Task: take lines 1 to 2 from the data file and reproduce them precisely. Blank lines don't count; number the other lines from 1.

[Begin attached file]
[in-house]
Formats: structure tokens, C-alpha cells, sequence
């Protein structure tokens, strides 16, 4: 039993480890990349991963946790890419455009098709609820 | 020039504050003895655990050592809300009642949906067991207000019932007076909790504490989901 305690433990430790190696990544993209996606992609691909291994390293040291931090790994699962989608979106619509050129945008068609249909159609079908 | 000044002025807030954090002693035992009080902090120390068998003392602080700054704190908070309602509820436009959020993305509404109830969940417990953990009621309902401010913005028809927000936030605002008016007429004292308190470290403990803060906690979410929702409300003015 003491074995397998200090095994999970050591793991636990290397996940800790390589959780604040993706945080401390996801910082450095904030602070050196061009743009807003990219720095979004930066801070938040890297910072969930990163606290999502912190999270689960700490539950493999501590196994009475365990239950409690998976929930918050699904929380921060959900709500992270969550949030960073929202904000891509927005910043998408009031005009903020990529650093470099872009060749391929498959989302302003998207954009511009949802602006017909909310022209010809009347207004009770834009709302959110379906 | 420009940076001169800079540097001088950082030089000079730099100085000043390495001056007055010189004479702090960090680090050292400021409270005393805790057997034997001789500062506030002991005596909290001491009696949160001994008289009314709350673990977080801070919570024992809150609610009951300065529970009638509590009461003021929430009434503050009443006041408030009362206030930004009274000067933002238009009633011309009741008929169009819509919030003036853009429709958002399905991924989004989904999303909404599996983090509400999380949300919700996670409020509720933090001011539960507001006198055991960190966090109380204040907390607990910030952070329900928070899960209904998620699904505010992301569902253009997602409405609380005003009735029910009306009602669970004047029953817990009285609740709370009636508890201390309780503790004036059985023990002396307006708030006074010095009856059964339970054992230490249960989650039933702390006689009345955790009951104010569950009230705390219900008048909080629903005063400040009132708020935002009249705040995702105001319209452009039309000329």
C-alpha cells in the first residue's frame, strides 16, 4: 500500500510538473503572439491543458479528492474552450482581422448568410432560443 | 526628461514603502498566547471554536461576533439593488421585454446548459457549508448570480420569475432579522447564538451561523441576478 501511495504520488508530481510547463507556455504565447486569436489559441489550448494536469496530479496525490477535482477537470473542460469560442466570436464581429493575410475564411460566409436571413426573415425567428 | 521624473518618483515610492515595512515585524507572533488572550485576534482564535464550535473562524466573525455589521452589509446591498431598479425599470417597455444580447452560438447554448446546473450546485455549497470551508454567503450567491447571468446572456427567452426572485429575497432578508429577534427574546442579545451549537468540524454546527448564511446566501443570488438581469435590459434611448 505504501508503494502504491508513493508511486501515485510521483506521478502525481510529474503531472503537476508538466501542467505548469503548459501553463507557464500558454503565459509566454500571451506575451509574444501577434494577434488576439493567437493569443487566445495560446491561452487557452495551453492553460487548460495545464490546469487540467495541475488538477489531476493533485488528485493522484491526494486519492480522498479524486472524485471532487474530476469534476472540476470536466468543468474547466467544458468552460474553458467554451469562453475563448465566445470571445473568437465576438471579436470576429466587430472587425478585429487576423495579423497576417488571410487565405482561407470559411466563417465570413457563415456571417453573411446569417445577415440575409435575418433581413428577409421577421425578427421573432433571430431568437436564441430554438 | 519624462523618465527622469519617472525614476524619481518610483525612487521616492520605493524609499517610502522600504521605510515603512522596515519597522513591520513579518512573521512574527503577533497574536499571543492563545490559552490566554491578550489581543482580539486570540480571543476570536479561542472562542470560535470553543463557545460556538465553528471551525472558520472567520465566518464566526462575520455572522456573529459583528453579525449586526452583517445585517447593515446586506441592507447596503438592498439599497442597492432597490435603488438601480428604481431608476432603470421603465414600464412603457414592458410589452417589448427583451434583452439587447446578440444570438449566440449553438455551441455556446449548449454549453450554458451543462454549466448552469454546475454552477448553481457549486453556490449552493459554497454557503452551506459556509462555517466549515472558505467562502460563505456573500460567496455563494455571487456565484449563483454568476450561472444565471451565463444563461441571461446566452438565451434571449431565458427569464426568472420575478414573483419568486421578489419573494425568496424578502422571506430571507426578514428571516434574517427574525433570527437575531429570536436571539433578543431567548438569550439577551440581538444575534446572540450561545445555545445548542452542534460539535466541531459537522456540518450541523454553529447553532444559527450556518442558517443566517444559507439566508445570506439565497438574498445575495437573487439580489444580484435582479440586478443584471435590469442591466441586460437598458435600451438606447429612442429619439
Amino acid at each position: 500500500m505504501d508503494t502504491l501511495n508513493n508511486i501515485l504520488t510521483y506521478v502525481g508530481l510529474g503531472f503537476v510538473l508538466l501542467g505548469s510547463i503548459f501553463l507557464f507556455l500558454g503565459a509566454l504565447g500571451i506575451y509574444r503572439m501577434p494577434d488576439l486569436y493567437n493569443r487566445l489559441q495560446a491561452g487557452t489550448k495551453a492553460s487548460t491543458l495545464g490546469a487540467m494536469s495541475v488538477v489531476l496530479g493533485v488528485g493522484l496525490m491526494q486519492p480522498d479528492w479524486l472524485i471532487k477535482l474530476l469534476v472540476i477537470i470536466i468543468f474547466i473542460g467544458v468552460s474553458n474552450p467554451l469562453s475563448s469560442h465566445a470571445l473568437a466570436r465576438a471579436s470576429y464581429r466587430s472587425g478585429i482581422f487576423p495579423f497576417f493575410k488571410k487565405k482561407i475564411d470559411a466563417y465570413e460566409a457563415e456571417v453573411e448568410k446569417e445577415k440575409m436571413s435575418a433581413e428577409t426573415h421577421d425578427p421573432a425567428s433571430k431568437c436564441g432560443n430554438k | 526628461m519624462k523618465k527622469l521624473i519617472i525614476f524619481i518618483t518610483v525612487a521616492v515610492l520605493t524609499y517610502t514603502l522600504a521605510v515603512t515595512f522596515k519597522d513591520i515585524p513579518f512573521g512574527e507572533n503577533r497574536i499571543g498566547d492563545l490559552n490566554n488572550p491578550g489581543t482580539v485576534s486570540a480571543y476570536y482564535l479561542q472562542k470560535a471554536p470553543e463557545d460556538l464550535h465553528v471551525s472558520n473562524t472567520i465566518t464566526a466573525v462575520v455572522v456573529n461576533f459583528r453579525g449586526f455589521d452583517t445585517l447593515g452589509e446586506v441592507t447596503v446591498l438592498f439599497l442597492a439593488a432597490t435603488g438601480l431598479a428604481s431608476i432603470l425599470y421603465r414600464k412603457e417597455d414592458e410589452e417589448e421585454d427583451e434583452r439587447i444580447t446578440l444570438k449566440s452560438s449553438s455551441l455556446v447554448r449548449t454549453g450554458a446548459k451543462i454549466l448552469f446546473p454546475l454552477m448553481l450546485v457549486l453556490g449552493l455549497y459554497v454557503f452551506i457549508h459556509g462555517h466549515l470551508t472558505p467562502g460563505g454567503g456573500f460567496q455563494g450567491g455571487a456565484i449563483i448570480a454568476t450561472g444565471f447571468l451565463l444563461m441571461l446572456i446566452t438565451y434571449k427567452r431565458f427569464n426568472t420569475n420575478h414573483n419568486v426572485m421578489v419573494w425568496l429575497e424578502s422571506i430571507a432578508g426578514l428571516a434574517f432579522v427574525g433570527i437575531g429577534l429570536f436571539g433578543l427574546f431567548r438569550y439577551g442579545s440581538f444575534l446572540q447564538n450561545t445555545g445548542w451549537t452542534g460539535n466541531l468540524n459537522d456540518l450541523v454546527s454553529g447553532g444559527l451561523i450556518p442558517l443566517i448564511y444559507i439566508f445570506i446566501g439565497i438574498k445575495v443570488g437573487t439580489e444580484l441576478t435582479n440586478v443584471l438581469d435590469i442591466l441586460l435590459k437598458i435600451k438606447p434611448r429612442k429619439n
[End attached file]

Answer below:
[in-house]
Formats: structure tokens, C-alpha cells, sequence